It would be hard to overstate the value of Florida’s iconic sandy beaches. Not only are Florida’s beaches valued by its residents for recreation and access to the oceans, they are a key economic asset that helps to drive a substantial portion of Florida’s tourist economy. Beaches also provide habitat for various endangered and threatened species including resident and migratory shorebirds, several species of nesting sea turtles, and island-specific beach mice. Often valued by the square foot, the beachfront is the most highly valued property in many areas of the state. Given these facts, coupled with our robust property law regime designed to ensure clarity and security of title, you might assume that Florida law would provide clarity on ownership of and rights to use the beach. You would be very wrong.
If you are attuned to the issues surrounding public and private rights to the beach, you realize that when you are at the beach, you are on the equivalent of a battleground – an increasingly contested space bounded on one side by state sovereign submerged lands held in trust for all Floridians and on the other, often, by private property. The dry sand beach itself is very possibly privately owned. Yet as a member of the public, you may have a legal right to use that private beach based on longstanding use, under the common law doctrines of custom and prescription.
The strange reality is that the average beachgoer does not know exactly where the boundary lies between the public submerged lands and the private land, nor whether the public has rights over some of the beach that is in private hands. Although this can be known, it requires complex legal and technical information and analysis. Even if one can map the lot lines on local tax maps onto the relatively featureless and dynamic landscape of the beach, that alone does not provide the answers. To determine who owns the dry sandy beach may require application of 19 years’ worth of data on high tides (from which you would determine the mean elevation of the high tide) to data from the relevant time period on the contours and elevation of the coastline at this particular location (to determine where on the ground the mean high tide would actually reach) – not information that every beachgoer brings along for a day of fun in the sun. You would also need to know the pace at which the beach at this location has eroded or gained ground, and whether these changes have occurred as a result of sudden flux during a storm or slow change over a period of time or both. And to determine whether public use rights exist, you may need historical data on the type, frequency and duration of public use of the beach over a much longer period than 18 years, maybe since “time immemorial.” You would also need to know whether the sand has been artificially replenished and, if so, whether the beach has eroded past the mean high tide line that existed when it was replenished.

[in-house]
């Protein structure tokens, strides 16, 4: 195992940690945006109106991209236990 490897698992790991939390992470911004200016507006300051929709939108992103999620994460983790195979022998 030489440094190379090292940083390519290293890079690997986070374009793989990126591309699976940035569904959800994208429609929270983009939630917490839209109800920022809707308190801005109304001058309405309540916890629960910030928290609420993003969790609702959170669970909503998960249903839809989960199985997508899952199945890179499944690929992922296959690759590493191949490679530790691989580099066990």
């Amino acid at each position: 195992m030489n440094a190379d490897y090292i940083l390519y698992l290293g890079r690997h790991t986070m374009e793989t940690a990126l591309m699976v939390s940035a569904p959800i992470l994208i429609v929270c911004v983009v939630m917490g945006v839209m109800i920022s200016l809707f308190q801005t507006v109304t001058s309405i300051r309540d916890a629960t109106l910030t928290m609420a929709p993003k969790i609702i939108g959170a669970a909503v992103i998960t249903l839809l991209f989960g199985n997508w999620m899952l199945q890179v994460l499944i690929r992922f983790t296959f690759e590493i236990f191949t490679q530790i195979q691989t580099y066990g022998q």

So in the best of times, determining rights to Florida’s sandy beaches has presented a thorny set of issues. But for many years, the public and private interests have co-existed, with occasional conflict but primarily tacit accommodation. Now, along with population growth, sea level rise and relentless erosion have become an uncomfortable reality to which coastal communities and landowners must adapt; accommodation is increasingly giving way to conflict over a shrinking sliver of sand. As sea level rises, beaches are threatened with submersion and erosion. In many locations, development, including hardened shorelines, or the topology and ecology of adjacent uplands mean that no new natural beach will be or can be created landward as the sea moves landward. The net result is shrinking beaches and an increasing reliance on offshore dredging and inland sand mining to replenish beaches.
The infinite variety of scenarios that sea level rise is presenting and will present along the coast will challenge our legal system in many ways. Although decisions by the Florida Supreme Court and the U.S. Supreme Court in the case of Stop the Beach Renourishment, Inc. v. Florida Dept. of Environmental Protection, 560 U.S. 702 (2010) confirmed that neither the provisions of the state’s Beach and Shore Preservation Act governing beach renourishment nor the Florida Supreme Court’s interpretation of those provisions on their face take property from beachfront owners in violation of the Florida Constitution or the Vth Amendment to the U.S. Constitution, this does not resolve all questions, even in the areas currently committed to beach renourishment. It is unclear how long beach renourishment will remain a cost-effective or feasible solution. Parts of South Florida have already run out of readily accessible offshore sources from which to dredge sand and sand is being trucked from other areas of the state. Coastal managers now have their eyes on neighboring island states. Sand wars among local governments over offshore deposits may soon open the battlefield’s second front.
As a professor with an interest in natural resources and environmental law who teaches Property and a Legal Skills Professor with a strong background and experience working on coastal issues through the College’s Conservation Clinic and Florida Sea Grant, we have recently joined forces to study these issues in greater depth. We’re embarking on a collaborative scholarly project intended to shed light on the uncertainties that the law creates for property owners and the public alike and to highlight the policy implications of the resolution of unsettled issues in this area. We are studying cases now in the lower courts and disputes bubbling to the surface in this area, while anticipating other challenges that are likely to arise. Stay tuned for updates on this work.